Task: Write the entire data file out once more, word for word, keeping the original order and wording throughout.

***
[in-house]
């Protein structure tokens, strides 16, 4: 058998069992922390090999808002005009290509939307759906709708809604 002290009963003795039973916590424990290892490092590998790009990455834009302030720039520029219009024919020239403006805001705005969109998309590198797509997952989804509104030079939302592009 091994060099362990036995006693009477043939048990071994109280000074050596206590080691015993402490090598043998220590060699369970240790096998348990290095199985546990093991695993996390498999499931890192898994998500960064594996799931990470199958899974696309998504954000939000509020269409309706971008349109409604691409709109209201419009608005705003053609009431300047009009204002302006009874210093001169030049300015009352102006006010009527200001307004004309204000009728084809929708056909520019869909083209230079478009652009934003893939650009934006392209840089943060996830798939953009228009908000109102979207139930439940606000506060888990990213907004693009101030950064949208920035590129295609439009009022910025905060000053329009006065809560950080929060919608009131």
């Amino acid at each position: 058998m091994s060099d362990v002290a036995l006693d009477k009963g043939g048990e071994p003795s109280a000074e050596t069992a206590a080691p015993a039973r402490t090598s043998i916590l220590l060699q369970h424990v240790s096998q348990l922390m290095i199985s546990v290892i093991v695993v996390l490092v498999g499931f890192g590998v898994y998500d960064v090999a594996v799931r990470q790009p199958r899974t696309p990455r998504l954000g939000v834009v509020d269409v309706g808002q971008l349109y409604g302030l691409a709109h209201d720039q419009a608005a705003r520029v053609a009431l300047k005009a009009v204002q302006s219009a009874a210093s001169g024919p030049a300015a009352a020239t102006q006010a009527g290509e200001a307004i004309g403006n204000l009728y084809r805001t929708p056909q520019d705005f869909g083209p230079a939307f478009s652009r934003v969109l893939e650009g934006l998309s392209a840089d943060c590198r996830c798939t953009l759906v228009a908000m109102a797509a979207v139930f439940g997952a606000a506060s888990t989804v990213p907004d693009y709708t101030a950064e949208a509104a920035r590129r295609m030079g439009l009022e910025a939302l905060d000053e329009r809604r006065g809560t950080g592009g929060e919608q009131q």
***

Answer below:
[in-house]
């Protein structure tokens, strides 16, 4: 058998069992922390090999808002005009290509939307759906709708809604 002290009963003795039973916590424990290892490092590998790009990455834009302030720039520029219009024919020239403006805001705005969109998309590198797509997952989804509104030079939302592009 091994060099362990036995006693009477043939048990071994109280000074050596206590080691015993402490090598043998220590060699369970240790096998348990290095199985546990093991695993996390498999499931890192898994998500960064594996799931990470199958899974696309998504954000939000509020269409309706971008349109409604691409709109209201419009608005705003053609009431300047009009204002302006009874210093001169030049300015009352102006006010009527200001307004004309204000009728084809929708056909520019869909083209230079478009652009934003893939650009934006392209840089943060996830798939953009228009908000109102979207139930439940606000506060888990990213907004693009101030950064949208920035590129295609439009009022910025905060000053329009006065809560950080929060919608009131």
């Amino acid at each position: 058998m091994s060099d362990v002290a036995l006693d009477k009963g043939g048990e071994p003795s109280a000074e050596t069992a206590a080691p015993a039973r402490t090598s043998i916590l220590l060699q369970h424990v240790s096998q348990l922390m290095i199985s546990v290892i093991v695993v996390l490092v498999g499931f890192g590998v898994y998500d960064v090999a594996v799931r990470q790009p199958r899974t696309p990455r998504l954000g939000v834009v509020d269409v309706g808002q971008l349109y409604g302030l691409a709109h209201d720039q419009a608005a705003r520029v053609a009431l300047k005009a009009v204002q302006s219009a009874a210093s001169g024919p030049a300015a009352a020239t102006q006010a009527g290509e200001a307004i004309g403006n204000l009728y084809r805001t929708p056909q520019d705005f869909g083209p230079a939307f478009s652009r934003v969109l893939e650009g934006l998309s392209a840089d943060c590198r996830c798939t953009l759906v228009a908000m109102a797509a979207v139930f439940g997952a606000a506060s888990t989804v990213p907004d693009y709708t101030a950064e949208a509104a920035r590129r295609m030079g439009l009022e910025a939302l905060d000053e329009r809604r006065g809560t950080g592009g929060e919608q009131q």